NEBRASKA | #25 | HAMPERED BY LOW EMPLOYMENT
Nebraska’s stagnant labor pool reflects one of the nation’s lowest unemployment rates. Nebraska’s total labor force averaged just over 1 million people in June, up one tenth of a percent from the previous May. Underscoring workforce shrinkage is a weakening manufacturing sector. This year the state has lost jobs at a nail-biting 3.8% rate through the summer.
Bob Hallstrom, Nebraska state director for the National Federation of Independent Businesses, says employers would like to see more training programs helping resident develop skilled trades like welding.
“I know companies that would be expanding if they could hire welders,” he says. The Tax Foundation ranks Nebraska’s state and local tax burden 25th highest out of 50 states and ranks it 29th in business tax climate. Nebraska spends over $1.4 billion a year on incentive programs.
MISSOURI |#26 | TRAILING IN GROWTH TREND
Missouri’s GDP surpassed $284 billion in 2014, 21st in the country and third largest in the Midwest. The total represented an increase of 2.8% from 2013 to 2014; the rate trailed the overall U.S. GDP growth rate by 1%.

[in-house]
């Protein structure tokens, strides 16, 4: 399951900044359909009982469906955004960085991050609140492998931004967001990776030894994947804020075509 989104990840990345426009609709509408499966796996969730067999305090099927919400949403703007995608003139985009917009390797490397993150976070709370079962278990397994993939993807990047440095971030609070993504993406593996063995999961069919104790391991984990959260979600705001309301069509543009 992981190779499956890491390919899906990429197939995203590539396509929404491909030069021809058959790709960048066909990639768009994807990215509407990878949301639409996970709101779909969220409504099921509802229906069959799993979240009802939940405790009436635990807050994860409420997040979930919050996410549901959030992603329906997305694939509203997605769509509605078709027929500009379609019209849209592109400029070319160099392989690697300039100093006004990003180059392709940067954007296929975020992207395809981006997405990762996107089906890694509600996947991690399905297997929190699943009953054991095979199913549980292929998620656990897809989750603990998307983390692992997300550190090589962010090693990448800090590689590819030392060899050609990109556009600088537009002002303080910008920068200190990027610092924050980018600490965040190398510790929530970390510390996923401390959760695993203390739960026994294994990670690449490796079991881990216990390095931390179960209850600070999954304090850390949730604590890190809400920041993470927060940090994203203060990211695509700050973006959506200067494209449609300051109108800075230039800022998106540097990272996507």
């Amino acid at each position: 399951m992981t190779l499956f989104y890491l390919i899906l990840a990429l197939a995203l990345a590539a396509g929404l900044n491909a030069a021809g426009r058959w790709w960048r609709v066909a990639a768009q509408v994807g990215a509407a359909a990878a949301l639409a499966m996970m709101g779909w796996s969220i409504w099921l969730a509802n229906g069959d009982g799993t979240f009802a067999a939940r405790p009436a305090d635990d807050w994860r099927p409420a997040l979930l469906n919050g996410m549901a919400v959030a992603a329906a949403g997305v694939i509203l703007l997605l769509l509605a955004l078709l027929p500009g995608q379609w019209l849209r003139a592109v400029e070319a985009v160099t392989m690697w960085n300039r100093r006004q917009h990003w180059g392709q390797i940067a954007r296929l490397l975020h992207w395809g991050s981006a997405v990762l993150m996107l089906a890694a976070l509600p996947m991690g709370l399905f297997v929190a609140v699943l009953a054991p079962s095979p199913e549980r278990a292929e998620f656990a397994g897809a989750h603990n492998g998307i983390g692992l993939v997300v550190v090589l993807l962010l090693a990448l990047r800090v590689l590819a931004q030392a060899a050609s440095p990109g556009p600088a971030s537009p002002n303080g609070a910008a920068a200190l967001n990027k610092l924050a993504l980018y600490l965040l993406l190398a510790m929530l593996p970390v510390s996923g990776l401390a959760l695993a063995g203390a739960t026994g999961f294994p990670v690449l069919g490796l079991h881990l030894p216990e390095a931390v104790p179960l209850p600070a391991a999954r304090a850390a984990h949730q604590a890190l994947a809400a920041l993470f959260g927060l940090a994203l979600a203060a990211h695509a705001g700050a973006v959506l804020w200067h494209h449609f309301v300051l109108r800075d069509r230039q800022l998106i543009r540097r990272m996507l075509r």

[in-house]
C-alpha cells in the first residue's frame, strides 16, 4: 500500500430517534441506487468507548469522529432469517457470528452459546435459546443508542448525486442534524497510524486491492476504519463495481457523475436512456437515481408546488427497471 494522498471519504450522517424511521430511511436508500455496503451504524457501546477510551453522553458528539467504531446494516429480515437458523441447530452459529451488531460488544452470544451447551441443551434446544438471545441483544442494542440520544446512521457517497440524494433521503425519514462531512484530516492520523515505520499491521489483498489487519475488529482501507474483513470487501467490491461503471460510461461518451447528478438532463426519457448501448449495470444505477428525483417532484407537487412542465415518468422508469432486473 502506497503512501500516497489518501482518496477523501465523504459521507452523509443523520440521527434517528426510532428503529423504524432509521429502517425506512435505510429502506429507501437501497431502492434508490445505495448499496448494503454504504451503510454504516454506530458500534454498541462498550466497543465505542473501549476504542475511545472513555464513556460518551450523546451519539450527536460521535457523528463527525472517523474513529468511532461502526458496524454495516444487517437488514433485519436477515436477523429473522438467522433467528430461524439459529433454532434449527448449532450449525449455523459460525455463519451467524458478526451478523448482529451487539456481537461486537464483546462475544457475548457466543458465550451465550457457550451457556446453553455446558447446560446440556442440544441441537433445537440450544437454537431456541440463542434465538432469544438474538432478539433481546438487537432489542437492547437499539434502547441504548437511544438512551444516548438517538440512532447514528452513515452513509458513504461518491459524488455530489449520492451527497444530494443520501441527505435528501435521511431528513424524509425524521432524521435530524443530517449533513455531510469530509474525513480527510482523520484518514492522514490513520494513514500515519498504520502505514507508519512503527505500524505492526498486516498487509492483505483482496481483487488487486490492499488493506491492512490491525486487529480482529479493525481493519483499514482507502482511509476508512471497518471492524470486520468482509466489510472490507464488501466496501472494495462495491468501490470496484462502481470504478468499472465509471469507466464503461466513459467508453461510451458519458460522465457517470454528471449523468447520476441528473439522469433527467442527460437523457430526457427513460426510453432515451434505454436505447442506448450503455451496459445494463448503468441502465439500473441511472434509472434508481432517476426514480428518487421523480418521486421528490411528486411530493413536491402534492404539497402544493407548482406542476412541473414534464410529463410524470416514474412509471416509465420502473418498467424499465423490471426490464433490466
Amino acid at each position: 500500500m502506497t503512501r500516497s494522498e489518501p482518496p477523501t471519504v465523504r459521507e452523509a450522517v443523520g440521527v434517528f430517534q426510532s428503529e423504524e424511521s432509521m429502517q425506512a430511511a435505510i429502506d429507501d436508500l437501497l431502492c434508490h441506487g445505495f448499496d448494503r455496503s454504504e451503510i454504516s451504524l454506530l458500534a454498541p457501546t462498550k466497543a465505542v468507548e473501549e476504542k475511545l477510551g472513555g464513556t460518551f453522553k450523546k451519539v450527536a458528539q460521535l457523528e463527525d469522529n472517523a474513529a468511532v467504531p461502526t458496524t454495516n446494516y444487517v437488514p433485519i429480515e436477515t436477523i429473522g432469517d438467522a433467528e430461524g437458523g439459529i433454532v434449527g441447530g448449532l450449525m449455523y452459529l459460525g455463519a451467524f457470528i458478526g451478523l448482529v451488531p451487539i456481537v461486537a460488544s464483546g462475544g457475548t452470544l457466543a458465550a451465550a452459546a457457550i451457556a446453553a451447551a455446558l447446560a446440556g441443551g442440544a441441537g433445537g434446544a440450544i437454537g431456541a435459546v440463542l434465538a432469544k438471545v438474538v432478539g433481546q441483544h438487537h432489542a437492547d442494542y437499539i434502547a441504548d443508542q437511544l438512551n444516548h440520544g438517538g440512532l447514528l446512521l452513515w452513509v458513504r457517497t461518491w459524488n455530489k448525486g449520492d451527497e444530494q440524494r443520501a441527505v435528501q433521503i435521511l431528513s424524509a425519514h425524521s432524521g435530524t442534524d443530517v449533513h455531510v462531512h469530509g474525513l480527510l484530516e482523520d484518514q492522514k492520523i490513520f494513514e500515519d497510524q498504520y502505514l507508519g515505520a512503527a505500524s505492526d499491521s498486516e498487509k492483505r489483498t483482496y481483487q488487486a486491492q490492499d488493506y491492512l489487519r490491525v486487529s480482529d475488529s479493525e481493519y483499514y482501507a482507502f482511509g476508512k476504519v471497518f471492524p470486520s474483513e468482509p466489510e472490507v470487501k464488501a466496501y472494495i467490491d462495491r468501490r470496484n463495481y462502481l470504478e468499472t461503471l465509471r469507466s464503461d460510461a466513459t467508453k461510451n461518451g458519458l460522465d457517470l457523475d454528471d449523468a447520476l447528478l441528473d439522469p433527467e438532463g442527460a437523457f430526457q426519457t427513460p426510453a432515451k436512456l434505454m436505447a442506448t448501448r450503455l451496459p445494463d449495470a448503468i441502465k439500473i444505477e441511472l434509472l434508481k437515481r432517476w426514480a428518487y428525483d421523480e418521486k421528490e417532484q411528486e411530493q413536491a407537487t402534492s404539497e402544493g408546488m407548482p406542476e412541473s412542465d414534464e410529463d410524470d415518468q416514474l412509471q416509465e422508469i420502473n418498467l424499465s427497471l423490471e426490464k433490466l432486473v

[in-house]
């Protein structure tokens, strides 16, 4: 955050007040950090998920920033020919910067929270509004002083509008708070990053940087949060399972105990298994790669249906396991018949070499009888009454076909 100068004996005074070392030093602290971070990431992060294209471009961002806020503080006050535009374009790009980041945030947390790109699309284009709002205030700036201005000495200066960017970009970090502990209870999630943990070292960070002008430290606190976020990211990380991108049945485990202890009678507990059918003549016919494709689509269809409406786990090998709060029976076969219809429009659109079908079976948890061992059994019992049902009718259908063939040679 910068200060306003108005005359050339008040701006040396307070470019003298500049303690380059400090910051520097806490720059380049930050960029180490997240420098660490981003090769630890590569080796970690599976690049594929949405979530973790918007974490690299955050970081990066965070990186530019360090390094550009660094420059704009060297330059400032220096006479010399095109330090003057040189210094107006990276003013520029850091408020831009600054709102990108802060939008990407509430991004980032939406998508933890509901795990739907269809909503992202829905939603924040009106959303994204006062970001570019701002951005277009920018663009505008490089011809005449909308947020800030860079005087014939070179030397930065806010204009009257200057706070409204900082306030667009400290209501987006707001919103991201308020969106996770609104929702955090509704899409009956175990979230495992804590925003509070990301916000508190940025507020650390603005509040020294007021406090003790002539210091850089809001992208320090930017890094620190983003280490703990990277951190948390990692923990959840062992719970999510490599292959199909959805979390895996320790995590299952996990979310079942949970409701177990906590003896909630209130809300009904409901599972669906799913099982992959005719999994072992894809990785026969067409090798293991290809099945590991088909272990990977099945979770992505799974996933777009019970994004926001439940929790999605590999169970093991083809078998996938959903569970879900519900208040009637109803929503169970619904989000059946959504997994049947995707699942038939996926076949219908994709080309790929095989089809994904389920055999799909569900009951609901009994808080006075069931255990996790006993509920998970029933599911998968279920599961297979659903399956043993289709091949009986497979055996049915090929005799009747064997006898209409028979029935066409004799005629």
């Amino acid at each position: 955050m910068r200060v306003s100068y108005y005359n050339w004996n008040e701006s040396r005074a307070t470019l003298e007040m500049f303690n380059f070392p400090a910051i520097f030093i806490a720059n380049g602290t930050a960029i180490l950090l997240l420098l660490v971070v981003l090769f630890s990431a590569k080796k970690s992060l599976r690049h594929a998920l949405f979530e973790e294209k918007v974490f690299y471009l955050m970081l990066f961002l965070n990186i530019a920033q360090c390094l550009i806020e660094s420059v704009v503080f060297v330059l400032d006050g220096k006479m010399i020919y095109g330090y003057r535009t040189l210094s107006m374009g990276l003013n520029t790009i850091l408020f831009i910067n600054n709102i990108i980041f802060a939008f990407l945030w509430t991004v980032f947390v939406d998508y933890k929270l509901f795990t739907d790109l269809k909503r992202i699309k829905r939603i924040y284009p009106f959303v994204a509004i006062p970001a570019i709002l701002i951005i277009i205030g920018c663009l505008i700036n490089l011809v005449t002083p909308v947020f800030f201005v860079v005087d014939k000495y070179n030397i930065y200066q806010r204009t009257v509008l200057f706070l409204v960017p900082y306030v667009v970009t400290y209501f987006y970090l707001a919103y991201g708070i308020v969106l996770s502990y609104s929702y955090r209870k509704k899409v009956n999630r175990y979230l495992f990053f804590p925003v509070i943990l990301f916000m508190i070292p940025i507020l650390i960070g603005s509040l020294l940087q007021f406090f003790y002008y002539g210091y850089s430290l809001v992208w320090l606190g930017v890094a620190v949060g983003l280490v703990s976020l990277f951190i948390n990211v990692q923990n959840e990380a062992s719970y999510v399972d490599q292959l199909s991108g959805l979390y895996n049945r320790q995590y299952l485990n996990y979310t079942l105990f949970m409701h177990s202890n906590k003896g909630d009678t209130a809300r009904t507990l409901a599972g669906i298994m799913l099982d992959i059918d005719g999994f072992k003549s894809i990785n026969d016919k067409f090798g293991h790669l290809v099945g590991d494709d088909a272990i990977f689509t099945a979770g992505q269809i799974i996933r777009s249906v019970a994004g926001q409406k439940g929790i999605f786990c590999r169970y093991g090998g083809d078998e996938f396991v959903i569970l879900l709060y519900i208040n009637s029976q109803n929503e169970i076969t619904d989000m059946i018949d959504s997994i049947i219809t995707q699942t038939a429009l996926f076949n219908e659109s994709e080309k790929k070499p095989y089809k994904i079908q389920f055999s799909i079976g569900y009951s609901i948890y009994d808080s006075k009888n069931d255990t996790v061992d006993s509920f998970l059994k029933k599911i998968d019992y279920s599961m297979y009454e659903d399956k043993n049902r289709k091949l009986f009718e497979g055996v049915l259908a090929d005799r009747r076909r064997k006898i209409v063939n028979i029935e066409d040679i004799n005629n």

Manufacturing represents 12.5% of the state’s economic output; government takes second place with 12.1%.
“Missouri’s economy grew more slowly than the national economy for the past 15 years, and the same theme is present in the recovery,” observes JPMorgan Chase economist James Glassman. The Tax Foundation ranks Missouri’s state and local tax burden 18th lowest out of 50 states and 17th in business tax climate. Missouri spends over $96.5 million a year on incentive programs.
KANSAS | #27 | TAX TAKEBACK
Economic development leaders fret that most of the new jobs are in low-wage industries. Business leaders cheered Gov. Sam Brownback’s tax reform initiatives, which included eliminating the small business tax and phasing in lower personal income taxes.
“Tax reform has been very positive. Kansas is now regarded as low-tax state, very easy to do business with,” says site selector Gigerich. Recent revenue shortcomings—the pre-reform $380 million budget reserve is now a two-year $700 million gap—have prompted some tax policy reversals; business leaders hope the governor sticks to his promises.